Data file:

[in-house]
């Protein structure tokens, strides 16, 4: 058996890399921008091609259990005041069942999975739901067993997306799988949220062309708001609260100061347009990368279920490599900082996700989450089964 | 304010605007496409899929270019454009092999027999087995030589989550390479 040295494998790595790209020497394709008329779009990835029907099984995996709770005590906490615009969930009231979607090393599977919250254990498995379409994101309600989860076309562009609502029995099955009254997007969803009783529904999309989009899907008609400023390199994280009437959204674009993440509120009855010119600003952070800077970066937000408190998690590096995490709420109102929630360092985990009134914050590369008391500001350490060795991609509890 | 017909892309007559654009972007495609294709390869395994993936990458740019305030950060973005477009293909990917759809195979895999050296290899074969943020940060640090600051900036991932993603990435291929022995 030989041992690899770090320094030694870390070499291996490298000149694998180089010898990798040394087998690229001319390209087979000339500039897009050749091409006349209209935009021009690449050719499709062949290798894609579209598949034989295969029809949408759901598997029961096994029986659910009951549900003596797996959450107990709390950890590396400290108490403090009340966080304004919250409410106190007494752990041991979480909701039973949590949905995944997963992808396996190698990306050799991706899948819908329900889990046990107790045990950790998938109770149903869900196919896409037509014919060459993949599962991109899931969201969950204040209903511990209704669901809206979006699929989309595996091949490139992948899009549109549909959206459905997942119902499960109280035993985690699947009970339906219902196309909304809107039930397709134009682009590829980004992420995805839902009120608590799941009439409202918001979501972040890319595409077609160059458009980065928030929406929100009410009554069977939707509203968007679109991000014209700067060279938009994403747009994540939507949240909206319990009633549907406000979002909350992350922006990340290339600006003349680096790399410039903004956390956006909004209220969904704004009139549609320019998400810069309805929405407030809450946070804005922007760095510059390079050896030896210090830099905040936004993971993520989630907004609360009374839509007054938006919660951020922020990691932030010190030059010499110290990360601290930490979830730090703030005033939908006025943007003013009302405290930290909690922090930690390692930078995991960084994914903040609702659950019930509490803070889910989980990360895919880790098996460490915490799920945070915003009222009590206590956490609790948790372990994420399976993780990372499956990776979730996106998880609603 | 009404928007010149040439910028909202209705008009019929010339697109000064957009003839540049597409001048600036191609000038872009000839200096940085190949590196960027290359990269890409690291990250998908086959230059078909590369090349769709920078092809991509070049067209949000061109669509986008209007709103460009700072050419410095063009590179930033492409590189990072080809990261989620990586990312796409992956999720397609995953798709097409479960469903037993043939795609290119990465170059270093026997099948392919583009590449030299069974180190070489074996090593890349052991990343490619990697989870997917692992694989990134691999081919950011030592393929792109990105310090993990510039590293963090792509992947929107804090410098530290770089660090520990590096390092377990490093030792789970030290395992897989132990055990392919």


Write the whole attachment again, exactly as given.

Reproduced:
[in-house]
């Protein structure tokens, strides 16, 4: 058996890399921008091609259990005041069942999975739901067993997306799988949220062309708001609260100061347009990368279920490599900082996700989450089964 | 304010605007496409899929270019454009092999027999087995030589989550390479 040295494998790595790209020497394709008329779009990835029907099984995996709770005590906490615009969930009231979607090393599977919250254990498995379409994101309600989860076309562009609502029995099955009254997007969803009783529904999309989009899907008609400023390199994280009437959204674009993440509120009855010119600003952070800077970066937000408190998690590096995490709420109102929630360092985990009134914050590369008391500001350490060795991609509890 | 017909892309007559654009972007495609294709390869395994993936990458740019305030950060973005477009293909990917759809195979895999050296290899074969943020940060640090600051900036991932993603990435291929022995 030989041992690899770090320094030694870390070499291996490298000149694998180089010898990798040394087998690229001319390209087979000339500039897009050749091409006349209209935009021009690449050719499709062949290798894609579209598949034989295969029809949408759901598997029961096994029986659910009951549900003596797996959450107990709390950890590396400290108490403090009340966080304004919250409410106190007494752990041991979480909701039973949590949905995944997963992808396996190698990306050799991706899948819908329900889990046990107790045990950790998938109770149903869900196919896409037509014919060459993949599962991109899931969201969950204040209903511990209704669901809206979006699929989309595996091949490139992948899009549109549909959206459905997942119902499960109280035993985690699947009970339906219902196309909304809107039930397709134009682009590829980004992420995805839902009120608590799941009439409202918001979501972040890319595409077609160059458009980065928030929406929100009410009554069977939707509203968007679109991000014209700067060279938009994403747009994540939507949240909206319990009633549907406000979002909350992350922006990340290339600006003349680096790399410039903004956390956006909004209220969904704004009139549609320019998400810069309805929405407030809450946070804005922007760095510059390079050896030896210090830099905040936004993971993520989630907004609360009374839509007054938006919660951020922020990691932030010190030059010499110290990360601290930490979830730090703030005033939908006025943007003013009302405290930290909690922090930690390692930078995991960084994914903040609702659950019930509490803070889910989980990360895919880790098996460490915490799920945070915003009222009590206590956490609790948790372990994420399976993780990372499956990776979730996106998880609603 | 009404928007010149040439910028909202209705008009019929010339697109000064957009003839540049597409001048600036191609000038872009000839200096940085190949590196960027290359990269890409690291990250998908086959230059078909590369090349769709920078092809991509070049067209949000061109669509986008209007709103460009700072050419410095063009590179930033492409590189990072080809990261989620990586990312796409992956999720397609995953798709097409479960469903037993043939795609290119990465170059270093026997099948392919583009590449030299069974180190070489074996090593890349052991990343490619990697989870997917692992694989990134691999081919950011030592393929792109990105310090993990510039590293963090792509992947929107804090410098530290770089660090520990590096390092377990490093030792789970030290395992897989132990055990392919």